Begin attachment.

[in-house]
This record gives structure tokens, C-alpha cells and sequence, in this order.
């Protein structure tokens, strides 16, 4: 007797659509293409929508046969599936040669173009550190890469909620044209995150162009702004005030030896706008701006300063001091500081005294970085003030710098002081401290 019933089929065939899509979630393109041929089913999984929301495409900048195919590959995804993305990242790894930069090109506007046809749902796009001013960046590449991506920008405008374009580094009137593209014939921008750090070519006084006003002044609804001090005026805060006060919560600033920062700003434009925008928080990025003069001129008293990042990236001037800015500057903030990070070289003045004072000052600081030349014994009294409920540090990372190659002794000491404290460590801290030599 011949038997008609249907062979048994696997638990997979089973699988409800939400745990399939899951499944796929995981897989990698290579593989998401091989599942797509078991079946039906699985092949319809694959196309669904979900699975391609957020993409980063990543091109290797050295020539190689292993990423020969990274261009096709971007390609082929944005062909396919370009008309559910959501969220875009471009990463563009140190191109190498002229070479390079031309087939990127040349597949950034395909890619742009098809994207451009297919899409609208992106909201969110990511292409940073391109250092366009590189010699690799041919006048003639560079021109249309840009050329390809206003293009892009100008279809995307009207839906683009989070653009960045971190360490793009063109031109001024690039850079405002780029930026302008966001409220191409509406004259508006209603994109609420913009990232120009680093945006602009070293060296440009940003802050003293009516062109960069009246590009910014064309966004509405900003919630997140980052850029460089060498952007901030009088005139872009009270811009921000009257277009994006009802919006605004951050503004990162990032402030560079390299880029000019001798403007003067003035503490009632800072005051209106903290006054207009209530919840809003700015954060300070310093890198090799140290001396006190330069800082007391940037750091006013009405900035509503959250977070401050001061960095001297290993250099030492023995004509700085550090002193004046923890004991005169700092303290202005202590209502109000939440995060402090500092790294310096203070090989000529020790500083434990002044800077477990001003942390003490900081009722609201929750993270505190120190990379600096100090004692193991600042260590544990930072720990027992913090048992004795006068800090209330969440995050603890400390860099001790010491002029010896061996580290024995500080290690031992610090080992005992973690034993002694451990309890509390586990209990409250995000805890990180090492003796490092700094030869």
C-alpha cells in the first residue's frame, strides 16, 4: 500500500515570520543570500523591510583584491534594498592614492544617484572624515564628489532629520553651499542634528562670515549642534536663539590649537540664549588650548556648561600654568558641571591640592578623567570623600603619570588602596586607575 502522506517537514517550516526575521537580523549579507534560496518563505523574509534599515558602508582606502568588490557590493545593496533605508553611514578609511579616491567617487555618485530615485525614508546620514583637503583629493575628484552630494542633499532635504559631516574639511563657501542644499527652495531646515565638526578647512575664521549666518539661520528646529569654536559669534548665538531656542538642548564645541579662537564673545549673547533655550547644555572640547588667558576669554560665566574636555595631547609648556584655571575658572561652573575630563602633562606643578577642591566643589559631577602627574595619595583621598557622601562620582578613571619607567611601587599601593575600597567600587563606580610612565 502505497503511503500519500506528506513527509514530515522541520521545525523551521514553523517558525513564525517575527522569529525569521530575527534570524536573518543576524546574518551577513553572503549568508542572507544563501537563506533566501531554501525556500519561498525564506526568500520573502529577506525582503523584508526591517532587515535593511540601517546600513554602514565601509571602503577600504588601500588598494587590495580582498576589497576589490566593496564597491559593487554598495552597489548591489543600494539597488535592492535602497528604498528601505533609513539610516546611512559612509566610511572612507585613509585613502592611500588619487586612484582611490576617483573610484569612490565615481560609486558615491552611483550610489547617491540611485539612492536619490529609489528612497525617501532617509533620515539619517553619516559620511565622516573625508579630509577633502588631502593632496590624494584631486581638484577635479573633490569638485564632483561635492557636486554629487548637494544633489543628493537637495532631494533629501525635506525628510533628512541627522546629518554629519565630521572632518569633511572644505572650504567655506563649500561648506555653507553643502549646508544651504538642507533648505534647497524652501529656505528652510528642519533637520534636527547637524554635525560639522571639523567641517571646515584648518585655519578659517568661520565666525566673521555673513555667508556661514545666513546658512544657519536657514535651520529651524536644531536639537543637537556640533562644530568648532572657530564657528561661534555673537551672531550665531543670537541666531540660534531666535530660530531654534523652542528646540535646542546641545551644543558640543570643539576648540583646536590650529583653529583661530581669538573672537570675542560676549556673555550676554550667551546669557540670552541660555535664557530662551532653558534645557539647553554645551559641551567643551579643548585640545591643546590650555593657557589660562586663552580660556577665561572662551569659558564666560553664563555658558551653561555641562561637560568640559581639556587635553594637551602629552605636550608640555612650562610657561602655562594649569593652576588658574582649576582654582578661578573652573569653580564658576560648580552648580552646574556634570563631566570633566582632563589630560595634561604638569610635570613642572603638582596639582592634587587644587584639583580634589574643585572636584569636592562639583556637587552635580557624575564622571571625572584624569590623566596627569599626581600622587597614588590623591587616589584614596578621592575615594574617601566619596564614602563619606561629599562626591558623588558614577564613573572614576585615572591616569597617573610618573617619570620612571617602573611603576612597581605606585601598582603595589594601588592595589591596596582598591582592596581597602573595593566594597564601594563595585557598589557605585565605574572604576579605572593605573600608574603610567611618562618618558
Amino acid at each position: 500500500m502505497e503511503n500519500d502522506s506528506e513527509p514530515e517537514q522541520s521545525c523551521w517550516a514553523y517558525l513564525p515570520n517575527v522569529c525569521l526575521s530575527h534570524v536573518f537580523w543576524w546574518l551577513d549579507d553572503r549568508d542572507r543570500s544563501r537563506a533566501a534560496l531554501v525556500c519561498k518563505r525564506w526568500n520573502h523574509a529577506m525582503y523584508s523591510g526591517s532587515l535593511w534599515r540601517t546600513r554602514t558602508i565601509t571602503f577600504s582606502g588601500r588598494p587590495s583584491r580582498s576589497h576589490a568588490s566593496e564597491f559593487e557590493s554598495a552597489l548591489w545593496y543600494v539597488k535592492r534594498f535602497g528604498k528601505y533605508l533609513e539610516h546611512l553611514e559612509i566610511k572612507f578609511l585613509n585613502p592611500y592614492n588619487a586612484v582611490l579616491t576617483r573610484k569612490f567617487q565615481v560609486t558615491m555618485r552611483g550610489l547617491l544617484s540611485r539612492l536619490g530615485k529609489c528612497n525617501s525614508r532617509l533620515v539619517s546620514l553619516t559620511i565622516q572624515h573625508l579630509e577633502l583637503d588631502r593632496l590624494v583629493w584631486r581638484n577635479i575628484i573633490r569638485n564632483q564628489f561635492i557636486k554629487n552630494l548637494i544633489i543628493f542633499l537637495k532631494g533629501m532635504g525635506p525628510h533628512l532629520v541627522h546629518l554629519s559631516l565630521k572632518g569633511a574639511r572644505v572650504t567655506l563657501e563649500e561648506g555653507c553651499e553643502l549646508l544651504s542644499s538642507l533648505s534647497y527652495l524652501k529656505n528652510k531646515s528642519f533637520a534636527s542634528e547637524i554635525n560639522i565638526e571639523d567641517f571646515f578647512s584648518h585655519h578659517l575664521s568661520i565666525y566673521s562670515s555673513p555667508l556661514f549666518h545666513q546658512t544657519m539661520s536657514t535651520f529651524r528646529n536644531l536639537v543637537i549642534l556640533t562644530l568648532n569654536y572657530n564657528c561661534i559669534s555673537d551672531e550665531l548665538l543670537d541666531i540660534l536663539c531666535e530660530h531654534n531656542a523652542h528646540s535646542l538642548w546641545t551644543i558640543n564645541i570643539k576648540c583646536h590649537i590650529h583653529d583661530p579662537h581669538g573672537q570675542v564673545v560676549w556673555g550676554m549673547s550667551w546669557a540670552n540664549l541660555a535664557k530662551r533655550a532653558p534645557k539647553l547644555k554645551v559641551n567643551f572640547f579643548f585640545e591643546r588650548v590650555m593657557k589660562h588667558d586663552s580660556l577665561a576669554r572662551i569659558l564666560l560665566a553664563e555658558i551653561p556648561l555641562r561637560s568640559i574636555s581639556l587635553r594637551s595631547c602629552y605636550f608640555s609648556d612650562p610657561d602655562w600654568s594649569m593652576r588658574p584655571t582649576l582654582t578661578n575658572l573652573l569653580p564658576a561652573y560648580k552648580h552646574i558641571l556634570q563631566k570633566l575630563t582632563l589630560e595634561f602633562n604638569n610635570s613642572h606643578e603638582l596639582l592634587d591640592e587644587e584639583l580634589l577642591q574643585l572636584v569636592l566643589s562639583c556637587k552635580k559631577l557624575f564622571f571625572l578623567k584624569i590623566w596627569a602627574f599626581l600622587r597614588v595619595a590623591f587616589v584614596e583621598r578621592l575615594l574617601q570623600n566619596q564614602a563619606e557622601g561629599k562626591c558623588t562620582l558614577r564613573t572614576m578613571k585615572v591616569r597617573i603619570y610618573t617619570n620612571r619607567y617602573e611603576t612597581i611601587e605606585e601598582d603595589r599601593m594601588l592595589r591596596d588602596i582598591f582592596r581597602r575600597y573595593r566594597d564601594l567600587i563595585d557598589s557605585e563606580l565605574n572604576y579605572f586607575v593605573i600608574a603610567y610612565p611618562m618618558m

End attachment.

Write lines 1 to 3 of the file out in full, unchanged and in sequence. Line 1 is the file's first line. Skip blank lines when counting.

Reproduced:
[in-house]
This record gives structure tokens, C-alpha cells and sequence, in this order.
């Protein structure tokens, strides 16, 4: 007797659509293409929508046969599936040669173009550190890469909620044209995150162009702004005030030896706008701006300063001091500081005294970085003030710098002081401290 019933089929065939899509979630393109041929089913999984929301495409900048195919590959995804993305990242790894930069090109506007046809749902796009001013960046590449991506920008405008374009580094009137593209014939921008750090070519006084006003002044609804001090005026805060006060919560600033920062700003434009925008928080990025003069001129008293990042990236001037800015500057903030990070070289003045004072000052600081030349014994009294409920540090990372190659002794000491404290460590801290030599 011949038997008609249907062979048994696997638990997979089973699988409800939400745990399939899951499944796929995981897989990698290579593989998401091989599942797509078991079946039906699985092949319809694959196309669904979900699975391609957020993409980063990543091109290797050295020539190689292993990423020969990274261009096709971007390609082929944005062909396919370009008309559910959501969220875009471009990463563009140190191109190498002229070479390079031309087939990127040349597949950034395909890619742009098809994207451009297919899409609208992106909201969110990511292409940073391109250092366009590189010699690799041919006048003639560079021109249309840009050329390809206003293009892009100008279809995307009207839906683009989070653009960045971190360490793009063109031109001024690039850079405002780029930026302008966001409220191409509406004259508006209603994109609420913009990232120009680093945006602009070293060296440009940003802050003293009516062109960069009246590009910014064309966004509405900003919630997140980052850029460089060498952007901030009088005139872009009270811009921000009257277009994006009802919006605004951050503004990162990032402030560079390299880029000019001798403007003067003035503490009632800072005051209106903290006054207009209530919840809003700015954060300070310093890198090799140290001396006190330069800082007391940037750091006013009405900035509503959250977070401050001061960095001297290993250099030492023995004509700085550090002193004046923890004991005169700092303290202005202590209502109000939440995060402090500092790294310096203070090989000529020790500083434990002044800077477990001003942390003490900081009722609201929750993270505190120190990379600096100090004692193991600042260590544990930072720990027992913090048992004795006068800090209330969440995050603890400390860099001790010491002029010896061996580290024995500080290690031992610090080992005992973690034993002694451990309890509390586990209990409250995000805890990180090492003796490092700094030869």